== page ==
II. Epidemiology

  1. Responsible for 2-3% of childhood Epilepsy
  2. Onset before age 12 months in 90% of patients
  3. Peak onset at age 4-8 months

III. Causes

  1. Tuberous sclerosis
  2. Phenylketonuria (PKU)
  3. Maple syrup urine disease
  4. Aicardi's Syndrome
  5. Agenesis of the Corpus Callosum
  6. Nonketotic Hyperglycemia

IV. Signs

  1. Flexor, extensor, or mixed Posture
  2. Brief head bobs to massive jerks of the body
  3. May occur in clusters
  4. Child drowsy on awakening (postictal)

V. Diagnostics: Electroencephalogram (EEG)

  1. Hypsarrhythmia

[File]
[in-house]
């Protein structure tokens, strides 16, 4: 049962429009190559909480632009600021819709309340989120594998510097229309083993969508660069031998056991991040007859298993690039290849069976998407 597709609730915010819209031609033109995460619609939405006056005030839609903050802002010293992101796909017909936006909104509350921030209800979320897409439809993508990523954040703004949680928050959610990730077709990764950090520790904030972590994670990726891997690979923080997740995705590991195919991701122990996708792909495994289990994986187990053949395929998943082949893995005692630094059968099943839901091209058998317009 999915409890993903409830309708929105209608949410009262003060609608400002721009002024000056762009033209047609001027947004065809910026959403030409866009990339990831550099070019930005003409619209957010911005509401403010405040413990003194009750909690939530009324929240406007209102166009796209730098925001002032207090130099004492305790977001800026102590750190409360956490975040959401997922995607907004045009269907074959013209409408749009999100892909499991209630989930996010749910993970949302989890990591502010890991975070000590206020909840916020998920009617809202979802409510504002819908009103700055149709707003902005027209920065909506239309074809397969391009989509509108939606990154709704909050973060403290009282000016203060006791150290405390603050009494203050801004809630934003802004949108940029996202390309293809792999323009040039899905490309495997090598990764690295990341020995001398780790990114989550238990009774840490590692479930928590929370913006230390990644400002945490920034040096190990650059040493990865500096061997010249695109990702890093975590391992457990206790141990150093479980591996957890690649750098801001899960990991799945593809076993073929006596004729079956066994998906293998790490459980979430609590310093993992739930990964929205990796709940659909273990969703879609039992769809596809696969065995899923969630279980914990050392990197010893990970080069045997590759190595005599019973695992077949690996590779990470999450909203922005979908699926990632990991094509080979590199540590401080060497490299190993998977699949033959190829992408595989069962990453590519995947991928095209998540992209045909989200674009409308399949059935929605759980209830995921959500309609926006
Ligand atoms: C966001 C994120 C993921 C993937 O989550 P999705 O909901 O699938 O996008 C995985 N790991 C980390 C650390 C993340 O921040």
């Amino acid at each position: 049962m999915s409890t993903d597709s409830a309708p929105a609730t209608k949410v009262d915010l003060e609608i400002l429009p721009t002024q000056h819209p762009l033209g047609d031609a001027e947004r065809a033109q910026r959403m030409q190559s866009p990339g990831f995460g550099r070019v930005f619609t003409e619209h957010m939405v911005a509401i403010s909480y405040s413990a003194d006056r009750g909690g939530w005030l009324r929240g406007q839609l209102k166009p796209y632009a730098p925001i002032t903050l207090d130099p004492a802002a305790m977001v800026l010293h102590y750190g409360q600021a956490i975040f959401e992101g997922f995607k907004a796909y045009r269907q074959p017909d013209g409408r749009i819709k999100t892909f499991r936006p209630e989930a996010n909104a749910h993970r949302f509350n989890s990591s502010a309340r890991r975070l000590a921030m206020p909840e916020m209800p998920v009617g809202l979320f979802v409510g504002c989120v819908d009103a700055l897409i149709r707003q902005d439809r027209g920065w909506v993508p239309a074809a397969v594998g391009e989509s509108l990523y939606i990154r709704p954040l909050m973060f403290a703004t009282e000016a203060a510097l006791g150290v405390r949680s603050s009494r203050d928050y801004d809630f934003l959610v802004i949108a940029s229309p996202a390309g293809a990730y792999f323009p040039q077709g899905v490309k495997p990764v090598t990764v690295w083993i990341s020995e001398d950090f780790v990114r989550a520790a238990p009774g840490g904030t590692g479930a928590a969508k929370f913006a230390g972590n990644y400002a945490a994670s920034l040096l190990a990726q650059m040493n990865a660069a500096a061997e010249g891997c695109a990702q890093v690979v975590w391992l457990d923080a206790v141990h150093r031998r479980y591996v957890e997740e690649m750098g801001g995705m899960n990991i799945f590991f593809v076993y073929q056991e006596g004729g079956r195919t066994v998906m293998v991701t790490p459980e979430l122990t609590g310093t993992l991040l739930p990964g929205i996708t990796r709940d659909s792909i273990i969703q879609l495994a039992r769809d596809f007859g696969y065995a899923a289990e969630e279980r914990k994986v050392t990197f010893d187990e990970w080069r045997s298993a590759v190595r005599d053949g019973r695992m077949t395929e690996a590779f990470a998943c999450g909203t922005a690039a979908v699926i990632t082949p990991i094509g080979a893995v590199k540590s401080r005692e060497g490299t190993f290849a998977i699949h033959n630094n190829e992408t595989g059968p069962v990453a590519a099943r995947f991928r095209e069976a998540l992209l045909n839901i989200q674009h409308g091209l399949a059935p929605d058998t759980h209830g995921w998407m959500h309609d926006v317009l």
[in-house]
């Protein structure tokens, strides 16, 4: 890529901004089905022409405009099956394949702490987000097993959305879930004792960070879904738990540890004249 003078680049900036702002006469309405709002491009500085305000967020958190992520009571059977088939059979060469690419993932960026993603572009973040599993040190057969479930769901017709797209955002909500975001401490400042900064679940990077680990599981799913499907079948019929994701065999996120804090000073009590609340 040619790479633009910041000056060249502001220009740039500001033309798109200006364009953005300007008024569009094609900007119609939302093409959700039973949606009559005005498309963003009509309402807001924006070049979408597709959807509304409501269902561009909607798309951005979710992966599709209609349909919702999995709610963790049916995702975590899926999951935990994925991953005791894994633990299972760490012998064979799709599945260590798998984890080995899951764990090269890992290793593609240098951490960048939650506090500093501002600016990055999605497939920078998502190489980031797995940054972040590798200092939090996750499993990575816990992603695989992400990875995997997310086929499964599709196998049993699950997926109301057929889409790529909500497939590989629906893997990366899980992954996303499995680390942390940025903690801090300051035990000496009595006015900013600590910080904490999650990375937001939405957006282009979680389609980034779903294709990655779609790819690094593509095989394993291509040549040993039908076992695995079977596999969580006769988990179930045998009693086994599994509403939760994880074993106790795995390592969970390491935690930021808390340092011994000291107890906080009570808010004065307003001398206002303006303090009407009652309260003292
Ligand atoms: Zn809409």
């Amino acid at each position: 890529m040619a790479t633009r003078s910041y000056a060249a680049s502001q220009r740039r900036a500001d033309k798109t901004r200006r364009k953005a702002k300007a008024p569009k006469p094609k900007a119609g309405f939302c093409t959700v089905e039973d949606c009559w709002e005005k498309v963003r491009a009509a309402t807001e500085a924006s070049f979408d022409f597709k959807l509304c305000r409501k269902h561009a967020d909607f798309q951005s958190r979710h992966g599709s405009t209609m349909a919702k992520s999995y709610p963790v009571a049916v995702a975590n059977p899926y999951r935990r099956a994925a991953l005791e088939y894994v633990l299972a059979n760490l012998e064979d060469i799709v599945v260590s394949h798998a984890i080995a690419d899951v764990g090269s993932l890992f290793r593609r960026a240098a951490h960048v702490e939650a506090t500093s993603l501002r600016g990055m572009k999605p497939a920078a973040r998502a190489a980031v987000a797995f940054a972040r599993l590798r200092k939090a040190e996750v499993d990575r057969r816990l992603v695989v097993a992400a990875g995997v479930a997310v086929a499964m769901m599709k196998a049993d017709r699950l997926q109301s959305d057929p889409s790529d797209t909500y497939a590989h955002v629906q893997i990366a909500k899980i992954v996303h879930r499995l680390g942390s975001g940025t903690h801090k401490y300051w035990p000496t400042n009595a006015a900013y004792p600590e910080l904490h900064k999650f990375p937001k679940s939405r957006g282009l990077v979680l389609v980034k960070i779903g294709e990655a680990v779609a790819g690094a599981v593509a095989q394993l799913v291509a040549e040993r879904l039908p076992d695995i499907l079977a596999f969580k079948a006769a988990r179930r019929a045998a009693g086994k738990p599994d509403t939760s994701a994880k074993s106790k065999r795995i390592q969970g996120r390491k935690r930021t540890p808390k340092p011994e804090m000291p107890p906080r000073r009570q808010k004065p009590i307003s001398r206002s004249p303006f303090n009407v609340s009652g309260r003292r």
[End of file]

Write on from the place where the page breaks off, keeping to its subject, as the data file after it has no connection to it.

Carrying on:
1. Multiple high amplitude multi- focal spikes
    2. Disorganized wave discharges

VI. Differential Diagnosis

  1. Benign infantile Myoclonus
  2. Severe Myoclonus

VII. Management

  1. Difficult to control
  2. Adrenocorticotropic Hormone (ACTH)
  3. Valproate

VIII. Prognosis

  1. Herald ominous neurodevelopmental prognosis
  2. Outcome depends on cause

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